Friday, October 23, 2015

Dangerous Men

Waves crash on a beach as cheesy synth music bops along in the background. The words Dangerous and Men appear on screen, slam together, and explode, and the credits begin: "Created & Written By John Rad. Producer: John Rad. Original Music, Song & Lyrics: John Rad." It goes on like that for a while. It's clear from the opening moments that this is a singular work from a singular mind, but absolutely nothing can prepare you for the what happens during the next hour and eighteen minutes.

Dangerous Men
Director: John Rad
Starring: Melody Wiggins, Michael Gradilone

Iranian filmmaker John Rad moved to America in 1979 to make this movie, and he spent the next 26 years working on it. Finally finishing in 2005, he submitted it to film festivals and was rejected; when he couldn't find distribution, he rented out four Los Angeles theaters himself just so the movie could be seen. Though its audience was small, Dangerous Men became a cult sensation almost immediately. Largely unavailable in the years since, Drafthouse Films is now giving the movie a bigger audience than it ever could have reached on its own.

This movie laughs in the face of traditional narratives. Among side plots and characters that are picked up and dropped seemingly at random, here's what I can gather about the main storyline: when her fiance is killed right in front of her on the beach by biker thugs, a woman named Mina somehow convinces one of the bikers that she wants to sleep with him. At a seedy motel, she manages to get her hands on a knife and murder him, avenging the love of her life. She promises the biker's corpse that "all trash like you is going to end up dead, no matter what I have to do or what I have to lose," so she becomes a prostitute, lures men in, and kills them. (There are multiple montages of her stabbing random guys to death.) Meanwhile, the fiance's brother — a renegade cop (naturally) — is...trying to track down Mina? I think? Or maybe out for his own form of revenge? It's unclear what exactly he's doing, but it involves hunting down a biker gang leader by the name of Black Pepper, who isn't nearly as scary as everyone in the movie makes him out to be. Every few minutes, you sort of stop and wonder what the reasoning is behind what these characters are doing, but coming up with a legitimate reason often proves impossible. It's best to just sit back and let the movie take you on a ride, because if you're trying to figure it out, you might miss some of the most nonsensical scenes I've ever seen.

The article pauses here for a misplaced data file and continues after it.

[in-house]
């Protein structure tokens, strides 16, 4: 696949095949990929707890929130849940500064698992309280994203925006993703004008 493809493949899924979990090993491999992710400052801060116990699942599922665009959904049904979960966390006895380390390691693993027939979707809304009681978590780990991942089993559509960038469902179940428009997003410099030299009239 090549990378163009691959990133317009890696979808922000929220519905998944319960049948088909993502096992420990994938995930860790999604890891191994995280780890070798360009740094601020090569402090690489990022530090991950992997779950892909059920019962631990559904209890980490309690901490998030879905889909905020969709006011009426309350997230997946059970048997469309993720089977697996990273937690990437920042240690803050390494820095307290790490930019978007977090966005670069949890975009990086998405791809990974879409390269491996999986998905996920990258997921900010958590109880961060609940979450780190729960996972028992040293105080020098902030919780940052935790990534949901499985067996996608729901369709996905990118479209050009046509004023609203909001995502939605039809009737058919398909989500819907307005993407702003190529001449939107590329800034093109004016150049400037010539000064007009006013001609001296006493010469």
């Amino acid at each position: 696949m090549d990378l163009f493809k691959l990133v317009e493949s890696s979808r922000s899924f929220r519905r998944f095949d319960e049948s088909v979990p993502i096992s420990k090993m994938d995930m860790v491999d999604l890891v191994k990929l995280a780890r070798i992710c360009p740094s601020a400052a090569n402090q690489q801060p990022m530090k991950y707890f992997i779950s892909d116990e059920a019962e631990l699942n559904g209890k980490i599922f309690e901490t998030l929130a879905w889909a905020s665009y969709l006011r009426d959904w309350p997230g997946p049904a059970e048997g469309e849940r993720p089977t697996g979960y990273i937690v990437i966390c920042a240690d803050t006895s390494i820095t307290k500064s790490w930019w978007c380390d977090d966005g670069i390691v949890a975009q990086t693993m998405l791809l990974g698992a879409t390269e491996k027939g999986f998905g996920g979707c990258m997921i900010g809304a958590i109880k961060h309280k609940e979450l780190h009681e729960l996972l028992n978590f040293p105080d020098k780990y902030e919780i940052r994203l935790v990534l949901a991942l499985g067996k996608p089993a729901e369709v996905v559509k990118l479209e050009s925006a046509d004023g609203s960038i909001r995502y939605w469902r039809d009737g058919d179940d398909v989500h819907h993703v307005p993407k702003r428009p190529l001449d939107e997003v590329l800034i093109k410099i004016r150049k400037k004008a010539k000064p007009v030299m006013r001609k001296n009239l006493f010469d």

Rad's hilariously awful synth music, which sounds like it came directly from the auto-programmed options on a Casio keyboard, consists of about four different songs, all repeated ad nauseum throughout the film — there's rarely a moment without music chugging along in the background. The production values are worse than most student films, with one memorable fight scene comically using the same punching sound effect for fourteen punches in a row. And the acting is atrocious, with actors stifling smiles in circumstances in which their characters would absolutely not be smiling and awful dubbing that's regularly placed over shots of the characters not even moving their mouths.

But for me, the editing is the most baffling thing about this movie (well, aside from the logic-defying script and how the hell Rad ended up ever finishing this thing). At times the cutting seems almost aggressive with how disorienting it is, but then you'll get to a scene that lasts five minutes longer than it would in any other film — including extended make-out scenes that start to become uncomfortable to watch because of their length. A general rule for this film: any time you expect a normal movie would cut to a different shot, this one holds the shot for at least an extra five or ten seconds before cutting. The dispersing of information is wildly unbalanced: as we're just trying to keep up with the plot, Rad will stay on a side character that ultimately means nothing to the movie for five minutes until he cuts away before their story is even resolved, never to see that person again. It's confusing, maddening, and kind of funny, but mostly I just sat there slack-jawed at what I was watching. 

And that By the time it gets to the end, it's as if it's we're watching a completely different film from the one we started with, and I'm confident in saying that the last few minutes of this movie rank among the most perplexing things ever to be shown in a theater.

Dangerous Men is a majestic piece of cinematic lunacy gleefully unhinged from the basic rules of storytelling. It truly has to be seen to believed.

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